Citizens for Responsibility and Washington (CREW) is suing President Trump for violating the foreign-emoluments clause of the Constitution. The viability of their case depends upon the standing claims of the three plaintiffs that have joined CREW in the suit. The additional plaintiffs — Jill Phaneuf, Eric Goode, and Restaurant Opportunities Center United — say they work in the hospitality industry and compete with Trump’s hotels in New York and Washington, D.C. Competition between their businesses and Trump’s, the theory goes, gives these plaintiffs standing to bring the case (which litigates whether Trump is illegally doing business with foreign governments).
But as I reported last month, the plaintiffs appear to be overstating their involvements in the hospitality industry in order to secure standing. Attorney Deepak Gupta said in oral arguments that Phaneuf’s “only job is booking events at hotels in Embassy Row,” but she told National Review she works full-time for a private-equity firm. That could imperil her claim of injury. Goode, meanwhile, was said to “own” the Bowery Hotel in New York in filings by CREW and statements during oral arguments by Gupta. Goode is really a managing partner at the hotel, not the sole owner — an important distinction: Legal experts say that individual members of corporate entities cannot bring suit on behalf of the entity unless they are explicitly authorized to do so.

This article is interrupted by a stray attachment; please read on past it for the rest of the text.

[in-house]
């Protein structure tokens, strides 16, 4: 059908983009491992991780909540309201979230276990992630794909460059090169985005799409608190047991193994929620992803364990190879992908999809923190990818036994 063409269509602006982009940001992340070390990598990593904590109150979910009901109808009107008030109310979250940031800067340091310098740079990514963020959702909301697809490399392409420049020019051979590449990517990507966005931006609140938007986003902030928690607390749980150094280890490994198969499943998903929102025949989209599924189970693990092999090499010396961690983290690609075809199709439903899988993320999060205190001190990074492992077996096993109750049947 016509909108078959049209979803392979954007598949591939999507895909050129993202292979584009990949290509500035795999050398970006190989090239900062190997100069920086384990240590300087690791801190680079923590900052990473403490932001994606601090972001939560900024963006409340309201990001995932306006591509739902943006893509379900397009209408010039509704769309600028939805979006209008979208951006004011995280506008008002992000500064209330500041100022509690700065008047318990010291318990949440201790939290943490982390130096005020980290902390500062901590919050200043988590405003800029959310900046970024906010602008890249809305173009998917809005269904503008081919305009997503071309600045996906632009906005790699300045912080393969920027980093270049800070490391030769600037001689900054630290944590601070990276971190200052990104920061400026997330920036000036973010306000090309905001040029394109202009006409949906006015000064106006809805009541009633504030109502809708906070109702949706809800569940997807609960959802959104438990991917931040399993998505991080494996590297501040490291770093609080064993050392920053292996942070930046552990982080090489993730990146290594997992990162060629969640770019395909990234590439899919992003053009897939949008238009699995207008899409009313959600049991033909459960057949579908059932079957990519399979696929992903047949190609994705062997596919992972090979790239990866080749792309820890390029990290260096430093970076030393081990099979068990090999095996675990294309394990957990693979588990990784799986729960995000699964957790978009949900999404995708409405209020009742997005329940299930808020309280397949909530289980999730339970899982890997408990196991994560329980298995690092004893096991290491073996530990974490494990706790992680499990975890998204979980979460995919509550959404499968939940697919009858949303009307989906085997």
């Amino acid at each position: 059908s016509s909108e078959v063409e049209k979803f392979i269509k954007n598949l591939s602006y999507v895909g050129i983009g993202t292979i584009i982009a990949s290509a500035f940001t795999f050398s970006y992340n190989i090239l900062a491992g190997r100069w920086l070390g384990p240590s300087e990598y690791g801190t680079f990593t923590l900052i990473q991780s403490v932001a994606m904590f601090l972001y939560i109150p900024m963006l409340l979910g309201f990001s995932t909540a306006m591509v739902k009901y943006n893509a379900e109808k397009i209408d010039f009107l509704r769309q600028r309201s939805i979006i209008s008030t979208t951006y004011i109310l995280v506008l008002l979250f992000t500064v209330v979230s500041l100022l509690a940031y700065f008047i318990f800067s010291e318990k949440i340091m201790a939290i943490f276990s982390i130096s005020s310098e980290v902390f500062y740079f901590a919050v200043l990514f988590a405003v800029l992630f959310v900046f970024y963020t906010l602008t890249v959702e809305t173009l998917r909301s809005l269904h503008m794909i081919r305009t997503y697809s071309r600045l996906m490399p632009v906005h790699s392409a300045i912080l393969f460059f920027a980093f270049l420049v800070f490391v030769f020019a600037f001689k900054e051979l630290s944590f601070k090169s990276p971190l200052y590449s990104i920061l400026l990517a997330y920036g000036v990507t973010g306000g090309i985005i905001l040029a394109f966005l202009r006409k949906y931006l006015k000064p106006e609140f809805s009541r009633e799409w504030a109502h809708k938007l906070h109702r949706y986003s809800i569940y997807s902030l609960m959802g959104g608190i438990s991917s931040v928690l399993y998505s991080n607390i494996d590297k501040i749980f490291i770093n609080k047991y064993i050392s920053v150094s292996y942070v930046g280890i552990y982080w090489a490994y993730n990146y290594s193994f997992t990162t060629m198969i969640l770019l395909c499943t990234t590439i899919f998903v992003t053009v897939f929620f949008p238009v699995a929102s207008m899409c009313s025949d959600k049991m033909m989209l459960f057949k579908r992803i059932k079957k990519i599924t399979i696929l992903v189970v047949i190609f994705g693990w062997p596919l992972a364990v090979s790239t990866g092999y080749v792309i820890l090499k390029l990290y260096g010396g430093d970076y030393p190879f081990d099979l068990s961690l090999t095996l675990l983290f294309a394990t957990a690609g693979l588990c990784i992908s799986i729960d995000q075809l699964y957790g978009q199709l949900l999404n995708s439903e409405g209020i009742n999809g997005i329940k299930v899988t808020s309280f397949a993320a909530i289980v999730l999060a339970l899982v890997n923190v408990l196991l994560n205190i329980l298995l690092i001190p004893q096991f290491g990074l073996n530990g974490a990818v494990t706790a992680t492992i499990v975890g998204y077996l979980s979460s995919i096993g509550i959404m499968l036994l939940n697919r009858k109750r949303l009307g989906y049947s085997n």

Now, the plaintiffs are changing their tune. Gupta’s law firm filed a document on December 1 that says Goode “has an ownership interest” in the Bowery and refers to “multiple hotels, restaurants, and event and meeting spaces in which the hospitality plaintiffs have a financial interest.” Before, Goode owned several hotels and Phaneuf’s only job was to book diplomatic events. Now, Goode and Phaneuf have “financial interests” in these ventures. It’s a shift in position, however subtle, that should lead the court to ask questions about the plaintiffs’ standing claims. Has Goode been authorized by his business partners to bring suit? And is Phaneuf’s interest in D.C. event planning (which she now characterizes as a “book of business of events in a longer-term hold of an illiquid asset”) sufficient for standing?